Great idea, knew you’d have a workaround. I really wish that Edgar had a measuring tool for how frequently each status has been posted, so you can know if you need more content in that category or if you need to skip it.
Have you seen your different options for viewing an update’s posting history? Should help with that! http://help.meetedgar.com/knowledge_base/topics/how-do-i-see-stats-for-my-updates
That shows some things I didn’t know I could view. The menu at the left of the post on your library shows the date and time each post went out. Say a post went out at different times 5 times in the last 3 months. It would be SOOO great so see the engagement/reach for each post, to measure the time and date for posting. FB doesn’t give you this either in their insights, so really looking for somewhere that aggregates this, vs manually inputing into a spreadsheet
Definitely get what you’re saying! Are you looking under the Posts tab in your Facebook Insights? It should be giving you the engagement and reach for all your updates there!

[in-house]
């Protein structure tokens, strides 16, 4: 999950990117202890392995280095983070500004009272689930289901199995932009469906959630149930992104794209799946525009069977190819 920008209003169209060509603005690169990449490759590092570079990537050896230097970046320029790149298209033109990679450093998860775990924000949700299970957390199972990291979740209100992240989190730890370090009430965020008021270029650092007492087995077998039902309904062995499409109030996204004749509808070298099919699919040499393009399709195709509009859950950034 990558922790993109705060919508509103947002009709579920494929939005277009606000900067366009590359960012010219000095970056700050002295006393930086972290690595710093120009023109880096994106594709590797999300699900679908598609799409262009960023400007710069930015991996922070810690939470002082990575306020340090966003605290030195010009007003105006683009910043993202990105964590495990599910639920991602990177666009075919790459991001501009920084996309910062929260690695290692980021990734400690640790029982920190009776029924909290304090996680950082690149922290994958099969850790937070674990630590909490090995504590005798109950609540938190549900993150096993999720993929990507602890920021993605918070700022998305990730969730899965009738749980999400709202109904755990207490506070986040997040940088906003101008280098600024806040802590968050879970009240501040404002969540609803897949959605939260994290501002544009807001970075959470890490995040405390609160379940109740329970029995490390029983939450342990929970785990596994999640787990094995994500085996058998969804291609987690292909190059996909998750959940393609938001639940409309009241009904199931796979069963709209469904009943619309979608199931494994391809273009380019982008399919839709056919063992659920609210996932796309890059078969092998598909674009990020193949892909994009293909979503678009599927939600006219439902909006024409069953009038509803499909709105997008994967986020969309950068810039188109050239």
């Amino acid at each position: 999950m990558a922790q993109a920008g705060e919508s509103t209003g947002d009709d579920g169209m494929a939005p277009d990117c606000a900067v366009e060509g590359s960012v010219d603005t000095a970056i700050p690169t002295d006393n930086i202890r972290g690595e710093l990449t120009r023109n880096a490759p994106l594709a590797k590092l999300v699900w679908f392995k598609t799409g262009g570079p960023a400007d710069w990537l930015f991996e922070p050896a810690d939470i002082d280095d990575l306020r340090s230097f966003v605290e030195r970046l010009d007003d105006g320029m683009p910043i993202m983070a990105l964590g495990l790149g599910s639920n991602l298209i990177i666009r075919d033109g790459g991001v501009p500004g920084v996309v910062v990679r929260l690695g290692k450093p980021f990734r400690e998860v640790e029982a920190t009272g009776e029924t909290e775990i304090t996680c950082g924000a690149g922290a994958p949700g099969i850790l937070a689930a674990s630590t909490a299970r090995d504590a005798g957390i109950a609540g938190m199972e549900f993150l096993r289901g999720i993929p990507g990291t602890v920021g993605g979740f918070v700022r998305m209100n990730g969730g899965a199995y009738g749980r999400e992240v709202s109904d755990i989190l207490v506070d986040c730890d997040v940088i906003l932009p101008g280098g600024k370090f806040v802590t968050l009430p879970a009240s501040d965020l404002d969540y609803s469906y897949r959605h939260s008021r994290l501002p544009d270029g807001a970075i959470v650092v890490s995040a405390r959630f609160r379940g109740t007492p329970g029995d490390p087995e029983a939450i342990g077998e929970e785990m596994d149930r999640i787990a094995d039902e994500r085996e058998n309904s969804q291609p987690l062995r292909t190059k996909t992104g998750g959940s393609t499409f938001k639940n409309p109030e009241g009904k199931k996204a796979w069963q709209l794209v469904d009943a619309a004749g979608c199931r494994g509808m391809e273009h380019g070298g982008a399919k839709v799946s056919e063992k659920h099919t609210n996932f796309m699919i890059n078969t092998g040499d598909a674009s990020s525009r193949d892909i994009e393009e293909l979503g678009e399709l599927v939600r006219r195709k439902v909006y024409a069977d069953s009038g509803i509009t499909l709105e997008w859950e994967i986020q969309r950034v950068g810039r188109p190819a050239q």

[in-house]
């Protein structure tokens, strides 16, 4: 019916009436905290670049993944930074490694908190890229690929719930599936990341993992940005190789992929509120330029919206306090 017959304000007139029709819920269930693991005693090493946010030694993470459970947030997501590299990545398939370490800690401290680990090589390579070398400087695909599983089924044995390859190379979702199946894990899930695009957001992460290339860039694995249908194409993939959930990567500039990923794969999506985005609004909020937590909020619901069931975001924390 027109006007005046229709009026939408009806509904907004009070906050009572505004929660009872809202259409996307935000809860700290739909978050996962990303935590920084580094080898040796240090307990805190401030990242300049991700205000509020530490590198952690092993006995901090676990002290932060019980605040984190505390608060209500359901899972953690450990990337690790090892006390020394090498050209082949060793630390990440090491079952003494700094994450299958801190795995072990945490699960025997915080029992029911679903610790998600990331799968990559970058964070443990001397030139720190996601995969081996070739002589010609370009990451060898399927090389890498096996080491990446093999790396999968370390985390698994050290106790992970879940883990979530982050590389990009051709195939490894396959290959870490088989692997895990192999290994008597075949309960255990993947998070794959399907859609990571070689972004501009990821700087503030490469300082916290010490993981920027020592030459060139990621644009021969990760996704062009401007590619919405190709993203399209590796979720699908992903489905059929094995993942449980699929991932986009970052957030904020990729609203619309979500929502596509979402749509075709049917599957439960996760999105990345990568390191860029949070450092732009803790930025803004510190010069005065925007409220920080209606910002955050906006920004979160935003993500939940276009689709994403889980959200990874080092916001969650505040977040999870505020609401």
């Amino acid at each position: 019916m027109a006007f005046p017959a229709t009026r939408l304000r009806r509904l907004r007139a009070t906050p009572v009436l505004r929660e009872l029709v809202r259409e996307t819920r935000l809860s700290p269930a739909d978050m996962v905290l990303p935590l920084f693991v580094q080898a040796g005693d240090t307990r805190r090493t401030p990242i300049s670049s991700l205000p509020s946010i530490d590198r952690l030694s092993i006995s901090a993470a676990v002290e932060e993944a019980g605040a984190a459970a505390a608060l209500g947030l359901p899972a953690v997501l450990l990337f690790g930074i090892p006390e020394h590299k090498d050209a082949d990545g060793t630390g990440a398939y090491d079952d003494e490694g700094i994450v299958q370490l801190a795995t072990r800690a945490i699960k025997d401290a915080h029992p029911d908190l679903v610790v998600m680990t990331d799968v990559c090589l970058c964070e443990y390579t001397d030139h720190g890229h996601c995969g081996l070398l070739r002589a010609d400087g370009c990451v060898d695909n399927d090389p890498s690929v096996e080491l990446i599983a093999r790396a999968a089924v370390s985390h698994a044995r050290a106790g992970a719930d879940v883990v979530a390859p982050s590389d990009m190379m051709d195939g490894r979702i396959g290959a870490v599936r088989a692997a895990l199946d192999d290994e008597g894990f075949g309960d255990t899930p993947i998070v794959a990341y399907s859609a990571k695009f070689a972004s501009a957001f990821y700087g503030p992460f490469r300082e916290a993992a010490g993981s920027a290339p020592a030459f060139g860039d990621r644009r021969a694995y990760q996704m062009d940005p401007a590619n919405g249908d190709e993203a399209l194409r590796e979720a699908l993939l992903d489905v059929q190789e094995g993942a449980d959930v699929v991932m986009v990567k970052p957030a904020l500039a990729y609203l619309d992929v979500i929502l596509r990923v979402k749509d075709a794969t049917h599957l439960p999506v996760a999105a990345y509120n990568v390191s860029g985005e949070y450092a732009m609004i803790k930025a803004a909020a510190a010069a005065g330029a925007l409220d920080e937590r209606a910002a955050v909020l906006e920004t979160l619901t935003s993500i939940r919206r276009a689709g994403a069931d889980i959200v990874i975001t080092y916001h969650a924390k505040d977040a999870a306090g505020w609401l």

But unfortunately this removes a lot of the automation. I use Zapier to push my content into Edgar when it’s published, but I don’t believe there’s a way to REPLACE something in a category like you suggest?
If you’re looking for a quick and easy shortcut for deleting updates (or moving them into different categories), Edgar’s bulk editing tool will do the trick: https://meetedgar.groovehq.com/knowledge_base/topics/how-do-i-edit-my-updates-in-bulk
Will, I use this exact process with a client of mine. We have two categories – one for older posts/articles that will rotate through, and one for brand new articles/posts that we want to highlight. We keep the brand new posts there for a month or so, with Edgar posting them multiple times a day (due to that category having its own schedule). Once we have a new blog to share, we use the bulk edit feature to move all the month-old posts to the second category (Older articles/posts), and then add brand new posts again. Super easy and works really well!
That’s a really great strategy – and literally the exact same thing we do with our own blog posts! (Glad to hear it’s working so well for you!)
Great insights. Does this work on Facebook? I thought you get penalized and get fewer views when repeating posts on there.
You won’t get penalized just for repeating posts – but if the posts you repeat aren’t getting much engagement, that could have a negative cumulative impact. We wrote a breakdown of how Facebook determines a post’s reach right here, if you’re interested! https://meetedgar.com/blog/how-facebook-decides-who-sees-your-updates/